A New Way to Lasting Weight LossThe Hood Answer Mom, Elizabeth M. Ward, M.S., R.D.
Weight loss is one of the top New Year's resolutions among Americans, but you probably knew that already.
How often have you made the vow to shed pounds on the first day of the year? I don't think I have enough fingers and toes to count the number of times I resolved to slim down just because it was January. That's before I learned to look at weight control in a way that's done me a lot of good, and may work for you, too.
As an overweight teenager, I was on my share of diets, including the Grapefruit Diet, Atkins, and the Cabbage Soup regimen. My weight may have fluctuated by ten or so pounds, but it might as well have been 50 or 75 pounds, the way it made me feel about myself. For me, weight gain equaled failure and a lack of self-control.
It didn't help that my family associated food with nearly every emotion including joy, boredom, and sadness. I loved to eat, but I wasn't always eating because I was hungry. To make matters worse, I also have a relatively slow metabolism, and there's never been a lot of wiggle room, calorie-wise.
When I was in my early 20s, I decided I'd had enough with dieting. I knew that I had to find the balance between eating and exercise that worked best for me. No more quick fixes. I was finally in it for the long haul.
To understand how I approach healthier eating, picture a long winding road with no end in sight. The road has hills, and plenty of twists and turns. Maintaining a steady course on the path to a healthier lifestyle isn't always smooth sailing. Your responsibilities as a caregiver, parent, employee, friend, or some combination of the above can easily challenge your motivation to eat right and move around more, sometimes on a daily basis. It's OK to slip up, as long as you keep trying.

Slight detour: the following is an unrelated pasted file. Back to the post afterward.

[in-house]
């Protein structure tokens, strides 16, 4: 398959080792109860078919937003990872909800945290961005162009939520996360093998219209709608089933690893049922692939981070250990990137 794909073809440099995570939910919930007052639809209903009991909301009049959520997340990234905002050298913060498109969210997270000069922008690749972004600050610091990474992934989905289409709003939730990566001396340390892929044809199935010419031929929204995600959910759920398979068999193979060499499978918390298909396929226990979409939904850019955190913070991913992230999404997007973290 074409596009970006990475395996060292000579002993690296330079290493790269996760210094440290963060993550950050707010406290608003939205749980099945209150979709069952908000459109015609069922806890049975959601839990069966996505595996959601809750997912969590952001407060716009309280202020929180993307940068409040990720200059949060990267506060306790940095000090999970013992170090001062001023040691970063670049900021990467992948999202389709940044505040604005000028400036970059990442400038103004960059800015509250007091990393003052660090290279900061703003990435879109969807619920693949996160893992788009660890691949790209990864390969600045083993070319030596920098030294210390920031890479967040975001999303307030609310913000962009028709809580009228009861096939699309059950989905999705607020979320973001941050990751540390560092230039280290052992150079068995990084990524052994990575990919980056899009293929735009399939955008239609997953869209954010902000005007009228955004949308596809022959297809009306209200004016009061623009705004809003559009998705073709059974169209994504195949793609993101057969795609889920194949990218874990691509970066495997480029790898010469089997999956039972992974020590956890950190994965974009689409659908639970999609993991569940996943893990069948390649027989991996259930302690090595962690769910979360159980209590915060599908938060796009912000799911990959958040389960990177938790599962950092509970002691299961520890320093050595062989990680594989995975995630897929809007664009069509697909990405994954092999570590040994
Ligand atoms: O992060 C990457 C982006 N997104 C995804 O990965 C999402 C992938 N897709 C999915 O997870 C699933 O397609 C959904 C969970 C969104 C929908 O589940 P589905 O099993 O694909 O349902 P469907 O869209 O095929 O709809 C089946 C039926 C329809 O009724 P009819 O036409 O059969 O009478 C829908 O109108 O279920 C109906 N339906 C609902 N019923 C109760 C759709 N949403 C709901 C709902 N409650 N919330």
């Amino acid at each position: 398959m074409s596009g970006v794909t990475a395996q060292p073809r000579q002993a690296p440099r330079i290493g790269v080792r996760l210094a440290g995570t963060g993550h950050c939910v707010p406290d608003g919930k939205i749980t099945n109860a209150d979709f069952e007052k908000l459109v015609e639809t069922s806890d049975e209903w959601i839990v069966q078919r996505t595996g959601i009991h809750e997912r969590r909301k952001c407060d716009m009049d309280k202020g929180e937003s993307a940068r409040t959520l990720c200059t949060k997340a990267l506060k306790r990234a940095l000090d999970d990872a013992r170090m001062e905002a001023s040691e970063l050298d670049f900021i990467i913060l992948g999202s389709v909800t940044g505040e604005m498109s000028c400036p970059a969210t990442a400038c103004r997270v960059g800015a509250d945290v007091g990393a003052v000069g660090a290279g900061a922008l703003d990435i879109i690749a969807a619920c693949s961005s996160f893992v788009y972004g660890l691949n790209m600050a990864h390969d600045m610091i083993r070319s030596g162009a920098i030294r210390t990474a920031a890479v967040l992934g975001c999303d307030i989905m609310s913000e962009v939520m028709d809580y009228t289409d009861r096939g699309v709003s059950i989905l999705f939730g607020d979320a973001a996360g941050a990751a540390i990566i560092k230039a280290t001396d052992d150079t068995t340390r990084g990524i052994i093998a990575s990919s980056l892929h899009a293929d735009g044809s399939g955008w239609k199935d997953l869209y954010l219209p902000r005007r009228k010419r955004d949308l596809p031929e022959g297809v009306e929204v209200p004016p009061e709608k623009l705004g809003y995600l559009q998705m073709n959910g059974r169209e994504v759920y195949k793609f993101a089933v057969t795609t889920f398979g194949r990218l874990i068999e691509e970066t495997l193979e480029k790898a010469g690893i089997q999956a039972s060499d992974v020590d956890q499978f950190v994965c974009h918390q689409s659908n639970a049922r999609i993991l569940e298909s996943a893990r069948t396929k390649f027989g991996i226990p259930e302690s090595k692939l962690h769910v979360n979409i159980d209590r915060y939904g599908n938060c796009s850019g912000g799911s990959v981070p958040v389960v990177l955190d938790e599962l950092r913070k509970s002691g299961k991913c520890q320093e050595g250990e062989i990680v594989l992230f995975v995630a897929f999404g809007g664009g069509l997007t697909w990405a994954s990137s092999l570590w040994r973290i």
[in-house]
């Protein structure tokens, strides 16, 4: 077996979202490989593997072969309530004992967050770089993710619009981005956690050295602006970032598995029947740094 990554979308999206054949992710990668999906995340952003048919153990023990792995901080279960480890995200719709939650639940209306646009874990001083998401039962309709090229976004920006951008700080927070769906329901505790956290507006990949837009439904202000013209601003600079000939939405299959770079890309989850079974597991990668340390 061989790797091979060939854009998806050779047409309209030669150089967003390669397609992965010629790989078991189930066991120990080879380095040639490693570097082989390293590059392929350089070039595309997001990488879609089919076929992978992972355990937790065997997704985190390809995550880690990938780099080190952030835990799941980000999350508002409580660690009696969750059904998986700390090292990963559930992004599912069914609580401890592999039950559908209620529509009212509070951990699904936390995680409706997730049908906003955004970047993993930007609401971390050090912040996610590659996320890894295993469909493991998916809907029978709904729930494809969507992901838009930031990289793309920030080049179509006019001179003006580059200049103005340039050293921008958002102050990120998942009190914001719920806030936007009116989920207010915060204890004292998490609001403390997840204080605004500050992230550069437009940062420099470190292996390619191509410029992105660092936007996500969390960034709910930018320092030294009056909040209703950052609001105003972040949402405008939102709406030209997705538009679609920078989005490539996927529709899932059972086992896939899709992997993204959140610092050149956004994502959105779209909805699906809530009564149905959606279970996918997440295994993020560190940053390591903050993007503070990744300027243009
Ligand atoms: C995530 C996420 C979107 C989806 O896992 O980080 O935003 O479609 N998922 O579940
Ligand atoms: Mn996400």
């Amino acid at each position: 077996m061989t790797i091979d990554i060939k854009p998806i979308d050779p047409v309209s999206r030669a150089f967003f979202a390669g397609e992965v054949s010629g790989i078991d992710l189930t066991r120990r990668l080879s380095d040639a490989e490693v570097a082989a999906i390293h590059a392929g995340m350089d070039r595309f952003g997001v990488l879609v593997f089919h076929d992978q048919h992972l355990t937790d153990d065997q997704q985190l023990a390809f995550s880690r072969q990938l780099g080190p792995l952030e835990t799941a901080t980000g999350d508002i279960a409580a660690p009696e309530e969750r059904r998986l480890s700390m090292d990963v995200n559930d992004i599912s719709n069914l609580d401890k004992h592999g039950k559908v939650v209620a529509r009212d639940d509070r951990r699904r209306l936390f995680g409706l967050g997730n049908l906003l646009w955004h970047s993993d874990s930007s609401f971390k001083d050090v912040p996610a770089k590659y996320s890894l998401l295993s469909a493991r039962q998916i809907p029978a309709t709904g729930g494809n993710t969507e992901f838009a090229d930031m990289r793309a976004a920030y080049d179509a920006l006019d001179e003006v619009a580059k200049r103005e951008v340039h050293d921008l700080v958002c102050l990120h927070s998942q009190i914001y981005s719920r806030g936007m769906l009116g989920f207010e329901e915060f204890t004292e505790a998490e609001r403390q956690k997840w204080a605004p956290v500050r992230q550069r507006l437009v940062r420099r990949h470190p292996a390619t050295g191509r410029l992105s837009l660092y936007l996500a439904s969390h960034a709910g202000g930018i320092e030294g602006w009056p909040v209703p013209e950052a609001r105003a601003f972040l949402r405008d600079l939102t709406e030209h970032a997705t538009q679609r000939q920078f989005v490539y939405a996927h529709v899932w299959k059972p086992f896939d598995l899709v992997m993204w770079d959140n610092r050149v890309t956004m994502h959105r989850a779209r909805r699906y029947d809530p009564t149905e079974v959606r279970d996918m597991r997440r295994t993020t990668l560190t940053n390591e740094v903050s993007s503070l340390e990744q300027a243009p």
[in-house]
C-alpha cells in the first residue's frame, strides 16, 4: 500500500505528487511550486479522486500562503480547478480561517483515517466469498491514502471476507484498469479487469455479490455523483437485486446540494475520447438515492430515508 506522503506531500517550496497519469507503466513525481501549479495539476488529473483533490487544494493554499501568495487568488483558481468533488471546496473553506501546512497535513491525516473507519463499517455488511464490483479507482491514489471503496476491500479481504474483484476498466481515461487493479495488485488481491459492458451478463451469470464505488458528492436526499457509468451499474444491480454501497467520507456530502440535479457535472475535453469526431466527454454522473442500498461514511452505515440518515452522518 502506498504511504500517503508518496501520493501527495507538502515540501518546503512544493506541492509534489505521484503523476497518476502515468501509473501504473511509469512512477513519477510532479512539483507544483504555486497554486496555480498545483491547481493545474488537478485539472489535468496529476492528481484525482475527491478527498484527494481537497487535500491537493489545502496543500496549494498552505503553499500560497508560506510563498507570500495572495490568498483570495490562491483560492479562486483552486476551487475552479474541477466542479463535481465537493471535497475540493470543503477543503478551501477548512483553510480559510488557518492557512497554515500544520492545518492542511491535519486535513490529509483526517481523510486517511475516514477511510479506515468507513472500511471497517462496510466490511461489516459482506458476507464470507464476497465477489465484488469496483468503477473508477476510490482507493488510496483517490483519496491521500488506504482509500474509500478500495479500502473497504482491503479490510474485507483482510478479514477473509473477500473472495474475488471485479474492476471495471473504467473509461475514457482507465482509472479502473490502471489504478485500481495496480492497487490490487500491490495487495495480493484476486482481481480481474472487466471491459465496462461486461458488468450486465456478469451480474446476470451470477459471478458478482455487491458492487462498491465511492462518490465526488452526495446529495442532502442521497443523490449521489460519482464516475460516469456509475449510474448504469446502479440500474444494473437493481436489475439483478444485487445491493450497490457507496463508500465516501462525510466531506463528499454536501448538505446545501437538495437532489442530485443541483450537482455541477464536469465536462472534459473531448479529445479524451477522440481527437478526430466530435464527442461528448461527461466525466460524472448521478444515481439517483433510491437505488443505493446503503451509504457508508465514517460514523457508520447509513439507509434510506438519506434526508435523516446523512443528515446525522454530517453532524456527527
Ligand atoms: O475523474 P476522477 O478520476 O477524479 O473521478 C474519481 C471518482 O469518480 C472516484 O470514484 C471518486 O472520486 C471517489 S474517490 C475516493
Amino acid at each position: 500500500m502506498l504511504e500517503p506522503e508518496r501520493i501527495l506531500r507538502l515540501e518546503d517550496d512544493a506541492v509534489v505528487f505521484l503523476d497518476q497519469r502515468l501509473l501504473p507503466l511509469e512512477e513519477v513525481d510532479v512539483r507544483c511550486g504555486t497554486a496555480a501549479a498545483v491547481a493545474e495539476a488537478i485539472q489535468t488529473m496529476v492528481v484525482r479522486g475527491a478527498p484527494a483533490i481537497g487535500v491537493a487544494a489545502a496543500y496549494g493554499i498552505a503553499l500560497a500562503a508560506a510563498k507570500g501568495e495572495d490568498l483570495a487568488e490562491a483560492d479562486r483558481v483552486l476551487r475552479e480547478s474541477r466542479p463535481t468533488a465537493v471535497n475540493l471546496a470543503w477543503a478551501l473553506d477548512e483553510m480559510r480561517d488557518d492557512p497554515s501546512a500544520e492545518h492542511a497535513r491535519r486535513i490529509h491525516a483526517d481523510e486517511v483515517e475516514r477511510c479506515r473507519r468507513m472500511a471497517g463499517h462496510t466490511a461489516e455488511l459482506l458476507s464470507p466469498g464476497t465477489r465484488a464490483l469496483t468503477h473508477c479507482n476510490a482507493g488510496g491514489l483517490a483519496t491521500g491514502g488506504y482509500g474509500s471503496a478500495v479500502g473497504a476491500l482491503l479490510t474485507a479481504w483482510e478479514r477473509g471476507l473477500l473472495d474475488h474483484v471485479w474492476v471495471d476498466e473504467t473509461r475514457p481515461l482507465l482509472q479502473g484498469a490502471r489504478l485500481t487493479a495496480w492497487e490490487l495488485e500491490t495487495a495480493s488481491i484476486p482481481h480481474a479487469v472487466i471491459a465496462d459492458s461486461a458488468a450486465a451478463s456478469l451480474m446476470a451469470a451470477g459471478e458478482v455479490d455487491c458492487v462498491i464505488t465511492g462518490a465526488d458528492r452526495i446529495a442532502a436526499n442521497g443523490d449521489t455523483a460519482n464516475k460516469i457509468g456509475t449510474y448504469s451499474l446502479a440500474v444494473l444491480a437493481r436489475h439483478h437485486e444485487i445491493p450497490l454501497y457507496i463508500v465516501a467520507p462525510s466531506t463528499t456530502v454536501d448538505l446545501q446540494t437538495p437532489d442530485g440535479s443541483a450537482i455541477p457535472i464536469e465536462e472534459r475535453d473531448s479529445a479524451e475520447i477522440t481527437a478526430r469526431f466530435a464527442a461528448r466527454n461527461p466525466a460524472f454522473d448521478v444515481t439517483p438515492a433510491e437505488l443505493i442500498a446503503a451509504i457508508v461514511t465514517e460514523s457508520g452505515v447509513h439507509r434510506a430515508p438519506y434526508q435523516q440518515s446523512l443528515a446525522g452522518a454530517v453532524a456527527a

The New Year is full of hope. Here is what I wish for anyone striving for to do their best, in 2014 and beyond.
• Don't be so quick to throw in the towel. Eating a couple of cookies or having an extra glass of wine is not an epic diet fail. You always have the next meal or the next day to do better.
• Find a solution, don't make resolutions. What's really holding you back from improving what you eat and how much you exercise? If you can figure out your biggest barriers and start to work through them, you won't need to resolve to do the same next year.
• Give yourself plenty of leeway. Don't expect to solve all of your eating and exercise challenges in a week or two. It takes time to learn new skills that lead to healthier habits, but it's worth it.
• Realize there's a limit to self-control. Willpower is often described as doing something you don't want to do, and that takes a lot of mental energy. When you are tired, or stressed, or have too much to do, it makes it more difficult to make healthy lifestyle choices.